The year is 1893, and the workaday life of a young commercial traveller is enlivened by his lady friend when she takes him to the laboratory of Sir William Reynolds, who is building a Time Machine. It is but a small step into futurity, the beginning of a series of adventures that culminate in a violent confrontation with the most ruthless intellect in the Universe.
©2012 Christopher Priest (P)2012 Audible Ltd
A very entertaining melding of HG Wells' War of the Worlds and The Time Machine. Is this the "true story" of what actually happened? I guess we may never know.
Told in a slightly quirky Victorian style in keeping with its late 19th/early 20th century setting, it does take a little time to get going, but if you're fans of the original works, you'll find this a charming "alternate history".
The audiobook is brilliantly narrated by Barnaby Edwards, well known in Dr Who circles both as the actor inside the daleks and as a writer/director for the Big Finish audio range.
Will read anything within reason.
This is an entertaining story with a plucky young hero who's idea of grooming is twirling his moustache and wearing a jaunty straw boater. He is such a gentleman that he tramps around the desolate Martian landscape while stubbornly holding onto the missing heroine's handbag. The monsters are sufficiently horrible to hold your attention to the end and the heroine is amusingly far brighter than her male companions.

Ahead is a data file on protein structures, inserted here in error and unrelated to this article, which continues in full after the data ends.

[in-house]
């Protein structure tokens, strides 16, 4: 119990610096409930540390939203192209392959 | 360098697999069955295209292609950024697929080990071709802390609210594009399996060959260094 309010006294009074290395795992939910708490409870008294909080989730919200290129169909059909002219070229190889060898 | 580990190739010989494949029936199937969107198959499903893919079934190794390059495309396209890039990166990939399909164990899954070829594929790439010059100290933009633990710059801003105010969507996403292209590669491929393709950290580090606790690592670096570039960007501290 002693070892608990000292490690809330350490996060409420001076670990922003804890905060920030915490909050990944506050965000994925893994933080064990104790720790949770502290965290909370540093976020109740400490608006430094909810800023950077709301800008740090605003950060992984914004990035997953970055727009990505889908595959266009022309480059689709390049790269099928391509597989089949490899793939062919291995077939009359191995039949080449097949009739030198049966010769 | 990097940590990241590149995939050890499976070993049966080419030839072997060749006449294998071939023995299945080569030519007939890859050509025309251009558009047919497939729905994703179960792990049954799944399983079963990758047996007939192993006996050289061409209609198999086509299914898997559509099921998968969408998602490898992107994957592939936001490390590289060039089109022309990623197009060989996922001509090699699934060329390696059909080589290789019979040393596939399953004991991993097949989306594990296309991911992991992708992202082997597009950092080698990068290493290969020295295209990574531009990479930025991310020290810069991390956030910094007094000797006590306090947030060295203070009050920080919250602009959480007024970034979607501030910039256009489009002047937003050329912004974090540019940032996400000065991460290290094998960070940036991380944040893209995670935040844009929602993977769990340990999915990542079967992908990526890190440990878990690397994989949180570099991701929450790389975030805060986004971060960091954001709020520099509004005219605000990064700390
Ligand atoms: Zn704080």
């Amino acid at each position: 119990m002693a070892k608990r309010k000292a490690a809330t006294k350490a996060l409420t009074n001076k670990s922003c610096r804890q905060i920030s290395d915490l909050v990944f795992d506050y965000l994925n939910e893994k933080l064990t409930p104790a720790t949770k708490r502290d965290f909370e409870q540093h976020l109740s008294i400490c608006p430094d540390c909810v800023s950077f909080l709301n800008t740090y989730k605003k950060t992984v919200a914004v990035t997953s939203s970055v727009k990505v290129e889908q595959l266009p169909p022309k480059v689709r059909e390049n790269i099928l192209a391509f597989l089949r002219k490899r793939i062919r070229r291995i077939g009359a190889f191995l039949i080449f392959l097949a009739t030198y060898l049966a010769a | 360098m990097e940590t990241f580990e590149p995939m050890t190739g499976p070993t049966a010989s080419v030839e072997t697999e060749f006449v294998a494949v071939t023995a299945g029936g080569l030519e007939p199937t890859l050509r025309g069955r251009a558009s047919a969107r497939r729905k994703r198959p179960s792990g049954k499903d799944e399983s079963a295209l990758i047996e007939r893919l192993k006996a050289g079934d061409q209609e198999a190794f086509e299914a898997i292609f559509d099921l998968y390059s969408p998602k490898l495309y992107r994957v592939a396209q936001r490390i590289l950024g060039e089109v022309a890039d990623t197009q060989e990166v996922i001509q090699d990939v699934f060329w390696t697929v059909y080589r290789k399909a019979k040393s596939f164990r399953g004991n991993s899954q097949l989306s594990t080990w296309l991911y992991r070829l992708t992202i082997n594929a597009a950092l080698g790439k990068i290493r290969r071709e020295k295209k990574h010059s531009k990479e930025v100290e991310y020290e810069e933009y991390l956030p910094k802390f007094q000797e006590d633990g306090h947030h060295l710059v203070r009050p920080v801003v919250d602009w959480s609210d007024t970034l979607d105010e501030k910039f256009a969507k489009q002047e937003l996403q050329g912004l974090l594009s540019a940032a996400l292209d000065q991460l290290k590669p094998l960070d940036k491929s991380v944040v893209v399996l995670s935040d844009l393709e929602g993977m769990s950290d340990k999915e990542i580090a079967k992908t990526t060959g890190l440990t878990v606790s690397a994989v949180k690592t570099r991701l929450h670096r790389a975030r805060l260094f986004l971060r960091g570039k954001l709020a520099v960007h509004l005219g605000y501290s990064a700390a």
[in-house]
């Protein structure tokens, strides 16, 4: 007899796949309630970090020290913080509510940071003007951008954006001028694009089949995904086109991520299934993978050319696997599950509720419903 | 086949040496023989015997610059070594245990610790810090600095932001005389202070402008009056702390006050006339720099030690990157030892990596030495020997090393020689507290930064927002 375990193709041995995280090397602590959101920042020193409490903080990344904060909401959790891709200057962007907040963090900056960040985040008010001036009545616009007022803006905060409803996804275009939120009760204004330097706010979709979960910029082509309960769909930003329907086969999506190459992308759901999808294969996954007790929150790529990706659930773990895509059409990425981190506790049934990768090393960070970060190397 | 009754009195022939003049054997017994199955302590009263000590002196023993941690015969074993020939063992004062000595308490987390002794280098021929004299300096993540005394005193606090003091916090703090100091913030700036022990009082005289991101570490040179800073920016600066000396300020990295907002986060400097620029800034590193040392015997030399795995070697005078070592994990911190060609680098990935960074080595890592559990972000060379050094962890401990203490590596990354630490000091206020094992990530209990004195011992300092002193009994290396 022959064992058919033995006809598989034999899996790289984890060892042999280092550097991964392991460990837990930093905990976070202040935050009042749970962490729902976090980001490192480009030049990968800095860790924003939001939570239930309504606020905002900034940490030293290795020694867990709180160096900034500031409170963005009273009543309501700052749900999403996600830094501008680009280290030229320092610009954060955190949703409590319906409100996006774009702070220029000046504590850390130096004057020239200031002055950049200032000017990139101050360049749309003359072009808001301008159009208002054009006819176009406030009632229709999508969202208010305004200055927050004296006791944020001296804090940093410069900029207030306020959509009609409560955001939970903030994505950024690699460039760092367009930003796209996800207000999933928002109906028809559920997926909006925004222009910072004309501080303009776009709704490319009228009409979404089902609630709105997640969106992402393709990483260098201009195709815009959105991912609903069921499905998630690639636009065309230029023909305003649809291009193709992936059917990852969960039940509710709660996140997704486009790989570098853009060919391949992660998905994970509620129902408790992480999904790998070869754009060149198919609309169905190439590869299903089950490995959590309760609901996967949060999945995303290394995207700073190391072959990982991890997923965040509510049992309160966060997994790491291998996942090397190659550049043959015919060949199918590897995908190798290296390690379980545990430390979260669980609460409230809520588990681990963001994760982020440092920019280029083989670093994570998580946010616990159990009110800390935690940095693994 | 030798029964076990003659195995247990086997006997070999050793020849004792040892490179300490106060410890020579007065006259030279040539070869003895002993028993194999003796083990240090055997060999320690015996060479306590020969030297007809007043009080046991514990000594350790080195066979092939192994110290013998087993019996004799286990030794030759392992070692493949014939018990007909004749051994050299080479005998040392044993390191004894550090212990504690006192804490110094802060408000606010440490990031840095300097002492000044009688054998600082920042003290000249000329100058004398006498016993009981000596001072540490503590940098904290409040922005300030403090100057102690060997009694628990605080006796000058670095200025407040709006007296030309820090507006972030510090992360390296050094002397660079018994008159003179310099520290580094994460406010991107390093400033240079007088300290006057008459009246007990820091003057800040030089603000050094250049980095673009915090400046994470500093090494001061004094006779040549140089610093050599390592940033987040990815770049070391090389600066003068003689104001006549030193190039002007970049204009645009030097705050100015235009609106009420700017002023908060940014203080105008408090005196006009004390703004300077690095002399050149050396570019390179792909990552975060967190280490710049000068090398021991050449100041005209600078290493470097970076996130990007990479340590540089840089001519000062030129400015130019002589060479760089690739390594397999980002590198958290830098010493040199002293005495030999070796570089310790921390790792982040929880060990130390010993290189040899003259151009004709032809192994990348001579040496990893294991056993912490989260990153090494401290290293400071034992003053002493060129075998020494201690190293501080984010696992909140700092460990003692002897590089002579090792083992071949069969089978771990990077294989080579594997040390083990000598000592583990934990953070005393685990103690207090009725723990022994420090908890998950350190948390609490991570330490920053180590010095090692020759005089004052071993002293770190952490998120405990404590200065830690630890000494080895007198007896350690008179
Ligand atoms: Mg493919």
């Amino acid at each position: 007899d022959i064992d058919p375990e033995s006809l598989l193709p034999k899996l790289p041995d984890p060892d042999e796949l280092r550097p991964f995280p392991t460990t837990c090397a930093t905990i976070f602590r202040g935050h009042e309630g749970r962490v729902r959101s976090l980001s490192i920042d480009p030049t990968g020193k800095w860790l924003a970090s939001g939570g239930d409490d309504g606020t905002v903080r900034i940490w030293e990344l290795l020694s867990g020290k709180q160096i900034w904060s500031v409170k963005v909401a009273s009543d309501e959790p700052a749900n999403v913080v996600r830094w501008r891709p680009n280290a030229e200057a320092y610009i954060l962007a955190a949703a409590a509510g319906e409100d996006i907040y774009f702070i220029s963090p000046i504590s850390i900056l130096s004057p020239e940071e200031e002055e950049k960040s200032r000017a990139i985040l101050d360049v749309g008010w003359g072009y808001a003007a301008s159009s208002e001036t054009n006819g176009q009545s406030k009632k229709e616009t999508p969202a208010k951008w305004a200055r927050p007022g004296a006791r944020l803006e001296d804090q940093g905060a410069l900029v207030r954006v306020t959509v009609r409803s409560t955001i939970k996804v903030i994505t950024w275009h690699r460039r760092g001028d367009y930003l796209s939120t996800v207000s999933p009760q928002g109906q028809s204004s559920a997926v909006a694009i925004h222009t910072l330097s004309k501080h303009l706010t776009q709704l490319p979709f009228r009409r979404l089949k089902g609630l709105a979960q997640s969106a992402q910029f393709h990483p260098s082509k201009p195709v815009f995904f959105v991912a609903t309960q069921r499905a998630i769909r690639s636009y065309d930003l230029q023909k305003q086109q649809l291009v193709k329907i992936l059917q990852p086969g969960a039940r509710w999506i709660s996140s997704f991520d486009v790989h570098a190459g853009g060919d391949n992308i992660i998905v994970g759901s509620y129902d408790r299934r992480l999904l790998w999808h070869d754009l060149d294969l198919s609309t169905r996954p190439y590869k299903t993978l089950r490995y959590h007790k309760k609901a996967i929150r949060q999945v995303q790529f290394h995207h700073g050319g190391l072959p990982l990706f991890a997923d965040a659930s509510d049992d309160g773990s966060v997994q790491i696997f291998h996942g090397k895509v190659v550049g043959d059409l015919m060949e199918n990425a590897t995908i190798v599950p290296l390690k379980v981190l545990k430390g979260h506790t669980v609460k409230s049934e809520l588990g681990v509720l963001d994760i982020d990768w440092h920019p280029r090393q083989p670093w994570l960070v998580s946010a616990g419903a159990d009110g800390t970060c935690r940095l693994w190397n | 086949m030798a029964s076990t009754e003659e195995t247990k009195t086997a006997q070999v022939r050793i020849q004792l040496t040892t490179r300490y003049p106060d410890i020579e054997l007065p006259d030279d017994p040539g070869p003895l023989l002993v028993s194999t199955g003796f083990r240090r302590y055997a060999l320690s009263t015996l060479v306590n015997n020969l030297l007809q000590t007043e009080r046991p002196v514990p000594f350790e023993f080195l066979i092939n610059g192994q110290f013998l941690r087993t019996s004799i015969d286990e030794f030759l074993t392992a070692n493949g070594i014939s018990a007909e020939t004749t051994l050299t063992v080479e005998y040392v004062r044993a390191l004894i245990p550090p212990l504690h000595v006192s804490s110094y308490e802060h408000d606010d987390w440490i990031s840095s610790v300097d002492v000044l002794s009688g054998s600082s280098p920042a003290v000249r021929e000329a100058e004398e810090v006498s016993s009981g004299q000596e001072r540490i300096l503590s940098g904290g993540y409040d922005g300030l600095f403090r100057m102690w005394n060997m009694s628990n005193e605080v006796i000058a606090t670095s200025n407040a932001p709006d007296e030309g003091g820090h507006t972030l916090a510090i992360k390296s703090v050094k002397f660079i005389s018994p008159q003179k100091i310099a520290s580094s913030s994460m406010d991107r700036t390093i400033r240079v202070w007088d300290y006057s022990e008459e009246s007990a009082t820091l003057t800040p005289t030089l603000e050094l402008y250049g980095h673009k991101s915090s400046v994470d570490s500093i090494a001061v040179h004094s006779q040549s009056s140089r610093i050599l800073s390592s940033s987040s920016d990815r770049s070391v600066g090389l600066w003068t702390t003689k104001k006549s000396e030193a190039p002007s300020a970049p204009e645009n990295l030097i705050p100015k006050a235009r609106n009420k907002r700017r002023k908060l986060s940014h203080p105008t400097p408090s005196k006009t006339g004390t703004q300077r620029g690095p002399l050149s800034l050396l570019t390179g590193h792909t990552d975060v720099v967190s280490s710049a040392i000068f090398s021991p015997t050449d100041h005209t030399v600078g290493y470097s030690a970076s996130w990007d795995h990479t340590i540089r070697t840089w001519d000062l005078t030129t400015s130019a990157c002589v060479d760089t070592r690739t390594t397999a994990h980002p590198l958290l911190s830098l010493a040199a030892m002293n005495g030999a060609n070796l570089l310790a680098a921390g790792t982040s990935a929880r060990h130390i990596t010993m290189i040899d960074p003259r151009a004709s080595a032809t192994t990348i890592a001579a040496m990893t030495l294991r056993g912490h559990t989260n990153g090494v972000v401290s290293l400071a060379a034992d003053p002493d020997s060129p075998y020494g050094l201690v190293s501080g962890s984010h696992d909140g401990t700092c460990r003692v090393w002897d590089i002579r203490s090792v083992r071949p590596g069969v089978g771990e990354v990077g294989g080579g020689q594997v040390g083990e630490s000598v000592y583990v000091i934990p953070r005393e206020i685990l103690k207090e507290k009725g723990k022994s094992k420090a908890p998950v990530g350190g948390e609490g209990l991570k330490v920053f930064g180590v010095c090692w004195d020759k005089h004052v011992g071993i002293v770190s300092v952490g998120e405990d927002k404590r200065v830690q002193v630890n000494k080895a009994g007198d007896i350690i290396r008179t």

I would have given this five stars but I did think there were gaps in the story that I would have liked to have been developed to give a more satisfactory conclusion. Saying that, this was a thoroughly enjoyable experience with first rate narration and I would like to read more books from this author.
Small beautiful events are what life is all about!©
I've never read the print version of this book so I can't be impartial but considering my great love for listening the audio edition is more enjoyable.
It's definitely Edward Turnbull. He's such an honourable man, a true gentleman. He's so generous and kind, trustworthy, valorous and chivalrous. His approach to Amelia was so touching and charming... I couldn't help imagining myself in her shoes while listening - so adorable his concern about her was.
I really fancied all the romantic moments. I also enjoyed Edward's speech in front of the Martians and the scene of meeting *spoilers* H.G.Wells (loved the way how this book bound the storylines of The War of the Worlds and The Time Machine into one reality and explained where did H.G.Wells get his plots from, in spite of the fact that I prefer another version of explanation - involving the Sixth Doctor).
There was a scene in one of the first chapters, when Edward and Amelia were cuddling together to keep warm. It was extremely sweet and moving.
Barnaby Edwards' performance was topping as ever.
The narrative is child like: this could be teenage fiction.
It came as a HUGE disappointment after listening to Christoher Priest's 'The Prestige' - which is ingenious, original, clever, surprising. Well written (and very much better than the film that was based on it).
The Space Machine is derivative, predictable & extremely unoriginal. Two dimensional.
I would have got a B minus from my English master if I'd written this.
Not to my taste at all - though, judging from the other reviews (which induced my purchase) I might well be alone - others seem to have loved it.
Can I trust another Christopher Priest book?
I've listened to 'The Prestige' twice & might well listen to it again - just to hear how well he CAN write.
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